• Rahav - “The proposal follows the meaning of the name Neptune - the name of the god of the sea. The name parallel to it in Jewish tradition is Rahav - the name of the master of the sea. Thus, for example, the Babylonian Talmud explains the verse [JPS translation: 'By His power He stilled the sea; By His skill He struck down Rahab'] (Job 26:12) as describing the victory of the master of the sea. The name Rahav bears mythological connotations like the Latin name.”
  • Tarshish - “This is the name of one of the stones of the breastplate [Exodus 28:20] whose Aramaic translation (Onkelos) is ‘the color of the sea’ (among other opinions) — and this is also Neptune’s color as seen from Earth — bluish-green. ‘Tarshish’ is also connected to the sea in its other biblical use: the name of a place on the shores of the Mediterranean Sea, whose identification is not certain (recall the flight of Jonah the prophet to Tarshish). And on the phrase ‘the ships of Tarshish’, Rashi says ‘Tarshish - name of a sea’. In rabbinic literature and in liturgical poetry ‘Tarshish’ is a synonym for sea, and also a name of angels. Thus the name Tarshish combines the connection to the sea (like the Latin name) and the mythological foundation (angels).”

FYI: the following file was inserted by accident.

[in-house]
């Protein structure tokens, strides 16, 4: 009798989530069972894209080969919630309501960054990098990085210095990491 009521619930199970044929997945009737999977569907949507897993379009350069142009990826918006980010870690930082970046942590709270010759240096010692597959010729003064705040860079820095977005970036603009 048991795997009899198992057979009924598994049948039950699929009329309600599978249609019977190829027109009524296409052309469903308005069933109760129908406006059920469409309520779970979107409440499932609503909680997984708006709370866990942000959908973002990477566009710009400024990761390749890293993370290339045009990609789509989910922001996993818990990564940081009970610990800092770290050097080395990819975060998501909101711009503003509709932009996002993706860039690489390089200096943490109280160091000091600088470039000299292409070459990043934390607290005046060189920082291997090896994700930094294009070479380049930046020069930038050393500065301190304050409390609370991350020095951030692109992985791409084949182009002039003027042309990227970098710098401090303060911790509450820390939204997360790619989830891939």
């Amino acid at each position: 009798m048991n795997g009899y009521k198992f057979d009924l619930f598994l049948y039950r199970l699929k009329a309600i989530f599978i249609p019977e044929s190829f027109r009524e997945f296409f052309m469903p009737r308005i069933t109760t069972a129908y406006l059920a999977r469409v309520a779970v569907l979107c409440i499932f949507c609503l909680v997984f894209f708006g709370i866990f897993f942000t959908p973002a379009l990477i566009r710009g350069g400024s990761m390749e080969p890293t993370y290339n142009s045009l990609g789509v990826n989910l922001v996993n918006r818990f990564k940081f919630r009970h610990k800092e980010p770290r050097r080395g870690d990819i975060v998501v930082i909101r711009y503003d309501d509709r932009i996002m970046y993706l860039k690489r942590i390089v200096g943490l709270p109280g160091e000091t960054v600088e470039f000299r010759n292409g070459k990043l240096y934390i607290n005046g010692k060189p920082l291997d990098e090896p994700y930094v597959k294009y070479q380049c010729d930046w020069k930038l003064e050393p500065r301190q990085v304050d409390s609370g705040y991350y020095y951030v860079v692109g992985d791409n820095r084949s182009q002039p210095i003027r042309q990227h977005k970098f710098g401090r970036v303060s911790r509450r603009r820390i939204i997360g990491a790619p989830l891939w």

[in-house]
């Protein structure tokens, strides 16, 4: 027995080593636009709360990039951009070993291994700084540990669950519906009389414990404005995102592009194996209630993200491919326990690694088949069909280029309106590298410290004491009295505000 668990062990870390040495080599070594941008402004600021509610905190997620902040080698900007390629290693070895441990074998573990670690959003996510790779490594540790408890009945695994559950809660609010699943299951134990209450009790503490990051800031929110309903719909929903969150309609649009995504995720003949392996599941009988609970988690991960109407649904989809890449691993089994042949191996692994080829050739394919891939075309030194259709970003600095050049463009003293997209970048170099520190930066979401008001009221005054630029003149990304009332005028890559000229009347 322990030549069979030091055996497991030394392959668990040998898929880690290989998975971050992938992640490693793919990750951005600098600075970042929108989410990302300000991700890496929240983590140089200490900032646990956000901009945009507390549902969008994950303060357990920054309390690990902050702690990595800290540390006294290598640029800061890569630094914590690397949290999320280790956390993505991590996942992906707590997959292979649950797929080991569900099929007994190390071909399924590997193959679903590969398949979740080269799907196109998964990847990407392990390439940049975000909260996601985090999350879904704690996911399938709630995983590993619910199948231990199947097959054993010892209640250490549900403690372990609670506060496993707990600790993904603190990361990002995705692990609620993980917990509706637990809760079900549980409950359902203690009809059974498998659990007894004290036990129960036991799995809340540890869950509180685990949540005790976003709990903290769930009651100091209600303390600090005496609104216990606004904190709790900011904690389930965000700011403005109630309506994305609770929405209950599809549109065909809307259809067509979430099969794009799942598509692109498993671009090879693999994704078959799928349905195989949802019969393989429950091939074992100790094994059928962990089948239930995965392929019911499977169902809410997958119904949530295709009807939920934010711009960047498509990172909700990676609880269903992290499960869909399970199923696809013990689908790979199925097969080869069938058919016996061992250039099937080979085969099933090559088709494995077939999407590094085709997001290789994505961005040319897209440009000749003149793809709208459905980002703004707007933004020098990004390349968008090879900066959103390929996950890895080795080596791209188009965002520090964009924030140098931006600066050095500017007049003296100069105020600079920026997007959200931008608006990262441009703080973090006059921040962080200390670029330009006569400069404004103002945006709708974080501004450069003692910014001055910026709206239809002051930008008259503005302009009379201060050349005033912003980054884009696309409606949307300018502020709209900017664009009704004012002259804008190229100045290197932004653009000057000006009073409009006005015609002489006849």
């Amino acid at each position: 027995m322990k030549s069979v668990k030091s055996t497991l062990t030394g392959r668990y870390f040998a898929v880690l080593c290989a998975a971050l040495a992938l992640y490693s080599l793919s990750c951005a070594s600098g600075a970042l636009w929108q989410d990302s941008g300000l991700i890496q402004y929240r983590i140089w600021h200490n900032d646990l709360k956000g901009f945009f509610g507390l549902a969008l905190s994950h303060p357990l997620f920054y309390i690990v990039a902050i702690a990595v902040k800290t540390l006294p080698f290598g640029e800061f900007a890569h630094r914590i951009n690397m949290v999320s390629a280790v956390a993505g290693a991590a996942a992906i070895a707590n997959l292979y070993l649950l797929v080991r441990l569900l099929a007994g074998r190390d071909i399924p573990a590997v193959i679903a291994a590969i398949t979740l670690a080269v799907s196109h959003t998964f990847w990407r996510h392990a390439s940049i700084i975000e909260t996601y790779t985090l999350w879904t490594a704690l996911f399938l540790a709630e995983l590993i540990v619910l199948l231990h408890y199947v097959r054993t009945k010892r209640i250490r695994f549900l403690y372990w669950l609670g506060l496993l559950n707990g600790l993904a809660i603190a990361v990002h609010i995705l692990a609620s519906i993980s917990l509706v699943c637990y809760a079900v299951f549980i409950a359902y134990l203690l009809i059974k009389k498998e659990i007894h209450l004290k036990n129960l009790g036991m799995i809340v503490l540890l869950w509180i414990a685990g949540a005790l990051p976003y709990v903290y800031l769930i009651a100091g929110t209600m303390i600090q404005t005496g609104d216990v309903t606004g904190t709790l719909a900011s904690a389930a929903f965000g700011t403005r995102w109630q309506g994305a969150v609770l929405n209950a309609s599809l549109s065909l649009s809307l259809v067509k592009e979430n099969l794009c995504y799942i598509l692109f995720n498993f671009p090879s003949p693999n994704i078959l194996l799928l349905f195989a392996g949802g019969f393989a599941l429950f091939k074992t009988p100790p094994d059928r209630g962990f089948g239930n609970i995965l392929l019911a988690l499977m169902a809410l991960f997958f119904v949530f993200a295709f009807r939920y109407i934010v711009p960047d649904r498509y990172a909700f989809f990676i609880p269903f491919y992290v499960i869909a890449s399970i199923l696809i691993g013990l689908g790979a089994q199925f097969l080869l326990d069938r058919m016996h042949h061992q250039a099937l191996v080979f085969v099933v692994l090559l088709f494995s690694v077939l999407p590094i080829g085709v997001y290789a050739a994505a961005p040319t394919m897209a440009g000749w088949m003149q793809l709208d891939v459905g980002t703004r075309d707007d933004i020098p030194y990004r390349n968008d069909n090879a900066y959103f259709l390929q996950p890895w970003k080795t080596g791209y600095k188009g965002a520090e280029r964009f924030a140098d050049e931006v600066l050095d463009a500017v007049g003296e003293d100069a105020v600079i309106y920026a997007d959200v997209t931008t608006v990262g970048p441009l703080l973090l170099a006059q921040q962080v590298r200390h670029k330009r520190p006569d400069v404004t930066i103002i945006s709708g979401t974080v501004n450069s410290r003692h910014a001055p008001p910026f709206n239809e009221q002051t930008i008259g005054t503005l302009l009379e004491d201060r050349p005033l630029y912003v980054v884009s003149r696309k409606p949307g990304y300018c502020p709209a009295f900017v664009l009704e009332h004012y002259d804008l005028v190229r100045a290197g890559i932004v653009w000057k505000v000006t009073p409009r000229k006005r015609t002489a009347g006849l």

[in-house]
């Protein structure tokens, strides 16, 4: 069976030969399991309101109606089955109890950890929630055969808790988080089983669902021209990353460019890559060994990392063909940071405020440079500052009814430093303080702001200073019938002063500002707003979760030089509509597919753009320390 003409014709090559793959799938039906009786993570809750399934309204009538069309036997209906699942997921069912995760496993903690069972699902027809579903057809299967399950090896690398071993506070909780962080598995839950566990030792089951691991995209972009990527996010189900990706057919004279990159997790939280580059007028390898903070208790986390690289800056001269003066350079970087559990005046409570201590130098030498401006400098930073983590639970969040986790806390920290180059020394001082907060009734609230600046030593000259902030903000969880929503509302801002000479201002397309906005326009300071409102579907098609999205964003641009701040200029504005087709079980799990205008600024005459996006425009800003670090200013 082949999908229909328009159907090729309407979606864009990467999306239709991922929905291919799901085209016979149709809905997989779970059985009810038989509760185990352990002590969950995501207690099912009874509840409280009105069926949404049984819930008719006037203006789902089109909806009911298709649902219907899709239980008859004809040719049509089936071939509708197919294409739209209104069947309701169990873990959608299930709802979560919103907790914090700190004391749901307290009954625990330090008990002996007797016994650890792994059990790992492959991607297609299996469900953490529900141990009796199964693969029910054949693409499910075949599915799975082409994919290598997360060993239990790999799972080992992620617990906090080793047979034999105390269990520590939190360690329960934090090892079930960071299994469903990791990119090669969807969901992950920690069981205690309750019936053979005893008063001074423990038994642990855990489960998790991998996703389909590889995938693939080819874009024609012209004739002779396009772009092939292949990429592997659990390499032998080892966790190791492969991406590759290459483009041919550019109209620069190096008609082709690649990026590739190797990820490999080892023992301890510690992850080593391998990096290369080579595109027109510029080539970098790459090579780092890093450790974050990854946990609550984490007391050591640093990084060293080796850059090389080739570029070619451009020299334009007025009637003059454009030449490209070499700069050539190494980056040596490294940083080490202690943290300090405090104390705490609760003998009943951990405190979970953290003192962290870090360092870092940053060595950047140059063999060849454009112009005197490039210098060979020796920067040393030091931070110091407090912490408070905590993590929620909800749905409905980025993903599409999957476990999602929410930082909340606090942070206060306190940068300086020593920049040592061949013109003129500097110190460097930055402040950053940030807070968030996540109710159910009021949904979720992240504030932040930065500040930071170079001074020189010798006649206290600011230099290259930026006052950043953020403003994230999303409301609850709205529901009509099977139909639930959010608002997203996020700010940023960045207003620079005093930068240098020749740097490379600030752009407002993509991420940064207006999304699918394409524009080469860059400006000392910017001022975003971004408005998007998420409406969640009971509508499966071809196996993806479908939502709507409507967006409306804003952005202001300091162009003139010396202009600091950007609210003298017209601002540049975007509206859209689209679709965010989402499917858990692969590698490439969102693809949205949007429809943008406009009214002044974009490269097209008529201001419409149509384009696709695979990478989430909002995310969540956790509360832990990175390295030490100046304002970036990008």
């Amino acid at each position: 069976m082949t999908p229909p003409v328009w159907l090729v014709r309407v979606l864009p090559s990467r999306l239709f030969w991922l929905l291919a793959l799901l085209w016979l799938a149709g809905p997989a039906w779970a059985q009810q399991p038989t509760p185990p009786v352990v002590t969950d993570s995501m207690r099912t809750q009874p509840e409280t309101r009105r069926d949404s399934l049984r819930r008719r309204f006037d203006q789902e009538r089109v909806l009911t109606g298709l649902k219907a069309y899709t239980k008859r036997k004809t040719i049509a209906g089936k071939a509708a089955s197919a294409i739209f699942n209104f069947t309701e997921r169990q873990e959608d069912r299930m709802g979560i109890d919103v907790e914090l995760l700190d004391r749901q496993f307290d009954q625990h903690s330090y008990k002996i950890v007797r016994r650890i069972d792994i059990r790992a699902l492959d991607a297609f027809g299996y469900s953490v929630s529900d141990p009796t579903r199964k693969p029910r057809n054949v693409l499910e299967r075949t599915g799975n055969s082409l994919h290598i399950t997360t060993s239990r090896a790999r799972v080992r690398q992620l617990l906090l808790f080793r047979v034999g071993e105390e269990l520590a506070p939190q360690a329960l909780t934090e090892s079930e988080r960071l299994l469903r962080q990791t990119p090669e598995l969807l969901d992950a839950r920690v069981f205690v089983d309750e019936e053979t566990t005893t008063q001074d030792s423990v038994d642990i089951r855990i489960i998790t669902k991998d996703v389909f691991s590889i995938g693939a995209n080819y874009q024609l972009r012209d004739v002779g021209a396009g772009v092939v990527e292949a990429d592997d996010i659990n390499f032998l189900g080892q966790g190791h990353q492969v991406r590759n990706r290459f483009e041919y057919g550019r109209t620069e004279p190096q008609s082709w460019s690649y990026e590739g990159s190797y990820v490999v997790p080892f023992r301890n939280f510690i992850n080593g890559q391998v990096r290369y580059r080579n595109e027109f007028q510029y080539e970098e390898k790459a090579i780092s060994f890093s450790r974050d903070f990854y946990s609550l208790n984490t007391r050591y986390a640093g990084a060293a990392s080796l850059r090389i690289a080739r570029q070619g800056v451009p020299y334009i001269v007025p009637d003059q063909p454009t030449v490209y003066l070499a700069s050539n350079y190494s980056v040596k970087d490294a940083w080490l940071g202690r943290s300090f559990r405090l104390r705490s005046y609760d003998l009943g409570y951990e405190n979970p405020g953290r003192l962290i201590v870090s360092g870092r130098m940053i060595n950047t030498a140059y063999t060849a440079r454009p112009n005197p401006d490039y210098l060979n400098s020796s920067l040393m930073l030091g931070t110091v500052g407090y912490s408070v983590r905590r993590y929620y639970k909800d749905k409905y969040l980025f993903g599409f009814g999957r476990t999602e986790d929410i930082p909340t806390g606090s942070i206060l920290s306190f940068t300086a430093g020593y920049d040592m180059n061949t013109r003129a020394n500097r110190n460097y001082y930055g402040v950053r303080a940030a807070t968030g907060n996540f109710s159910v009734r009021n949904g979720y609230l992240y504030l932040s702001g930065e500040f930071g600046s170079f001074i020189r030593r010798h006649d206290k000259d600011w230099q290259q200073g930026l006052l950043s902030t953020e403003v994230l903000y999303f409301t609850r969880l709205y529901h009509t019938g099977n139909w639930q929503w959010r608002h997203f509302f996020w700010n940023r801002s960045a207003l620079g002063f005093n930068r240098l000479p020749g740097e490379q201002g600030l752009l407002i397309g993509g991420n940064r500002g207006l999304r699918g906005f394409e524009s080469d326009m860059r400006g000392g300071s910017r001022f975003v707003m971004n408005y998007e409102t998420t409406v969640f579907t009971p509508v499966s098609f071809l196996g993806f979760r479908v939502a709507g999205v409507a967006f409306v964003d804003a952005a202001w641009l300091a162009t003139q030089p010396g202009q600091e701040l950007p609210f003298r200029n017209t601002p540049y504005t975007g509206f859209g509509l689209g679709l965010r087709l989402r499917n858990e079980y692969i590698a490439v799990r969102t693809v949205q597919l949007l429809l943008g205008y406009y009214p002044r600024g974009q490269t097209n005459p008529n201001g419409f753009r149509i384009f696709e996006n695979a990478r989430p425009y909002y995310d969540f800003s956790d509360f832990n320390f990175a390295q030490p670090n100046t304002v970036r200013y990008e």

I was one of 25 entrants (including an 8th-grade class in Netanya) who submitted “Shahak” for Uranus, and congratulations to ADDeRabbi, one of 15 people who submitted “Rahav” for Neptune!

So the next step is voting! The vote is being conducted online. Unfortunately for those of us outside Israel, the ballot asks for a te’udat zehut (ID number), so only Israeli citizens can vote. If you’re eligible, vote!!! The fate of two planets is in your hands. The winners will be announced in December at the conclusion of the International Year of Astronomy.